Andy Murray supports the ATP's crackdown on slow play, but he says the 25 seconds that players are allotted between points isn't enough.
Here's how the ATP described the rule change for 2013: "A time violation between points (25 seconds) will be penalized in the first instance with a warning. For the second and all subsequent violations, the penalty will be a fault for the server and a point penalty for the receiver. Currently [in 2012], the rule is a warning and then point penalty for both the server and receiver." According to ATP CEO Brad Drewett, the lighter penalty for servers "will give officials a useful tool and allow for more consistent enforcement of the current time violation rule."
Murray suggested that 30 seconds would be preferable for the players.
"Twenty-five seconds goes by really, really quick when you're on the court," Murray said after his semifinal victory at the Brisbane International on Saturday. "All it takes is a shoelace to come undone and you're out of time. Guys have been getting warnings when they change their racket for breaking a string or whatever. That's also not right."
Murray said the rule is a "huge advantage" for the returner.
"The returner can just get to the line and just stand there and say that he's ready," Murray said, "whereas the sever, 99 percent of the players bounce the ball three or four times before their serve. That's when guys are getting the penalties, when they're actually bouncing. I got one the other day while I was bouncing a ball."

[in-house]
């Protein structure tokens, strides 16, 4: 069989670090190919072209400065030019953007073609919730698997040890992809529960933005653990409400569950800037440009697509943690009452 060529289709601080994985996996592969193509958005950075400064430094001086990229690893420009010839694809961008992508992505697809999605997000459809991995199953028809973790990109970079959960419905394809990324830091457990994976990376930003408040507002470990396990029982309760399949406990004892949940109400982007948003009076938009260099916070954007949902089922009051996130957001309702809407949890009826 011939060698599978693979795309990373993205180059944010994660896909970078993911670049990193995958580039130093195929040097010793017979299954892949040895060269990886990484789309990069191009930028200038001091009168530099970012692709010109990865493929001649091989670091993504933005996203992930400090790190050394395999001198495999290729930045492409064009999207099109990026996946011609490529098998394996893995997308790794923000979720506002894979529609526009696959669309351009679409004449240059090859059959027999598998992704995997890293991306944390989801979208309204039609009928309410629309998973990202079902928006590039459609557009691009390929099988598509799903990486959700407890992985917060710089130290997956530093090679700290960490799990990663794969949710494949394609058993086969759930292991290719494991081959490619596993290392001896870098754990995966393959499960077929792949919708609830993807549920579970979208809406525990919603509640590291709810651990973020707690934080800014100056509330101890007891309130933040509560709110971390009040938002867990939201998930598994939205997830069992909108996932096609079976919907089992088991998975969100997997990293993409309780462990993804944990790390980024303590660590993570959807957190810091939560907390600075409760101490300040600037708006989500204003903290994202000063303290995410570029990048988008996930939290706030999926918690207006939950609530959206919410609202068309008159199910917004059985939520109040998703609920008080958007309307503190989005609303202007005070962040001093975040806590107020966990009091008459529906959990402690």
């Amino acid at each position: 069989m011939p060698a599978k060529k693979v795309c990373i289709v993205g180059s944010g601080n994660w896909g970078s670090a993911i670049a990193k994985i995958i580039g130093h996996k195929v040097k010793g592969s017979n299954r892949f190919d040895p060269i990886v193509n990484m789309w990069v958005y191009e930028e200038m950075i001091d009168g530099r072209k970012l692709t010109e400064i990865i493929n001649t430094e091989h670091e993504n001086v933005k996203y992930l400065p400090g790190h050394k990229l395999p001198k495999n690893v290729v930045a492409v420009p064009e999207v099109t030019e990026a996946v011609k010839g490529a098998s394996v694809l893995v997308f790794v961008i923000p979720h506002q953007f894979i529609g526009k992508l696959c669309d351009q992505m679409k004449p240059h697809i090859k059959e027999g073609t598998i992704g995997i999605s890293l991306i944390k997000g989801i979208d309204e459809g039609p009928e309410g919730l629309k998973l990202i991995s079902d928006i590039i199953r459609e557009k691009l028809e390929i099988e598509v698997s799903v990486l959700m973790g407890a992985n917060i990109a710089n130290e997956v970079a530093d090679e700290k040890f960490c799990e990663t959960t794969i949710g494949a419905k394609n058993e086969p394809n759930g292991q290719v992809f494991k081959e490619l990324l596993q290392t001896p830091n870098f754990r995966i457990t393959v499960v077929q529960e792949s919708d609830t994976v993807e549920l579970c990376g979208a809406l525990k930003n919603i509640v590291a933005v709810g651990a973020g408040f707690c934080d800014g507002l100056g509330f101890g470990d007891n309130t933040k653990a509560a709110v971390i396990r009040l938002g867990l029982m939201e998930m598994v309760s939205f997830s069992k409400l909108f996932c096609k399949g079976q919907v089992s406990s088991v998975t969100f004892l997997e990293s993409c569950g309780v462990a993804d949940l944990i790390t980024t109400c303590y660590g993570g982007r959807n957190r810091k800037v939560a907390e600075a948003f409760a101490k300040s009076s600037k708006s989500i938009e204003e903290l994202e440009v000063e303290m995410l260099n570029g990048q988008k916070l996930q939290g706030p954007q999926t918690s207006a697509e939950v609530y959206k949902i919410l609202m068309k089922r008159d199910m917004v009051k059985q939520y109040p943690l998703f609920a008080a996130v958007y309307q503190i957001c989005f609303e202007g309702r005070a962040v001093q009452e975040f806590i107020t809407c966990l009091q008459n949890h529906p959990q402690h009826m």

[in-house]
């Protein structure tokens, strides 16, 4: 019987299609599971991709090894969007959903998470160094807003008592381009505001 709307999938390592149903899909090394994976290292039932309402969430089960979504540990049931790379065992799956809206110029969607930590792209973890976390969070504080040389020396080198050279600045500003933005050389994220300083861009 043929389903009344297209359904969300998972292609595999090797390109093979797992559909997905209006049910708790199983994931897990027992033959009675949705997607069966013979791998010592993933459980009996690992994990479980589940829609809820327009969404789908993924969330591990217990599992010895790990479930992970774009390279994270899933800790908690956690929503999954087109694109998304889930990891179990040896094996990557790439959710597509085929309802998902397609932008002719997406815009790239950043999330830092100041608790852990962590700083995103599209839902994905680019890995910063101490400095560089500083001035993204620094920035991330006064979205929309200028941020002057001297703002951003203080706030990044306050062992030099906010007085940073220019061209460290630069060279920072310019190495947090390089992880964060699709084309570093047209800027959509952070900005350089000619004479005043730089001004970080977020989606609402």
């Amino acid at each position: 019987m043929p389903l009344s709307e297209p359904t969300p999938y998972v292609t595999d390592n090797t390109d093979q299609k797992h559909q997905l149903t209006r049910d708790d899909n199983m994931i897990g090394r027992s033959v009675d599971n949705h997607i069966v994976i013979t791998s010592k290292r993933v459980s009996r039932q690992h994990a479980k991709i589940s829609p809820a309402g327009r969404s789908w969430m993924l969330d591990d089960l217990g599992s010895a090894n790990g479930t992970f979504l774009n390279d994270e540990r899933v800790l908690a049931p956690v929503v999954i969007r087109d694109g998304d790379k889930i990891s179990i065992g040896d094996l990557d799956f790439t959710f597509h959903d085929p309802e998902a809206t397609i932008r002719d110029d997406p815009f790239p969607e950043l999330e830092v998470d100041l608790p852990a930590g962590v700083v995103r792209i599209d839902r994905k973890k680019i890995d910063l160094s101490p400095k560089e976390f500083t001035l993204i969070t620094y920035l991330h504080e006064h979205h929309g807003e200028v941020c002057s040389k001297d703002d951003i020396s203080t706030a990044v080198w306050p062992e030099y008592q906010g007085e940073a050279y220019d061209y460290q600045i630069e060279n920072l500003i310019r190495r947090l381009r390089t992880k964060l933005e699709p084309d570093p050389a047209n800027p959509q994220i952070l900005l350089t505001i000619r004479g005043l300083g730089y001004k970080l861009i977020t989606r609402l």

Whatever the rule is, Murray wants to see it strictly enforced regardless of the circumstances.
"I think it's wrong that people say they [the chair umpires] have to give a bit of leeway if there is a long point," Murray said. "I think that's when the person who is physically stronger gains an advantage. They should be recovering in a certain amount of time."
Yeah, this time violation business is going to be a sticky point as the ATP season progresses. I saw Kei Nishikori get a time violation in Brisbane after his opponent, Alexandr Dolgopolov, went to change rackets. There has to be a way to codify common sense.
Interestingly, Murray says the impetus for stricter enforcement stems from last year's Australian Open final, which Novak Djokovic and Rafael Nadal contested for almost six hours. ESPN.com's Kamakshi Tandon estimated that Djokovic and Nadal added 70 minutes to the match because of repeated violations of the time rule, which is 20 seconds between points at Grand Slam tournaments. But Murray is quick to remind everyone that spectators thoroughly enjoyed that match, time violations or not.
"We were told the reason for them changing the rule is because of the Aussie Open final last year, which I think everyone agrees was a classic match," Murray said. "Right now, that match is getting shown whenever there is a delay or someone has pulled out or something, so it's not like the TV [executives] hated the match and they're never going to show it again."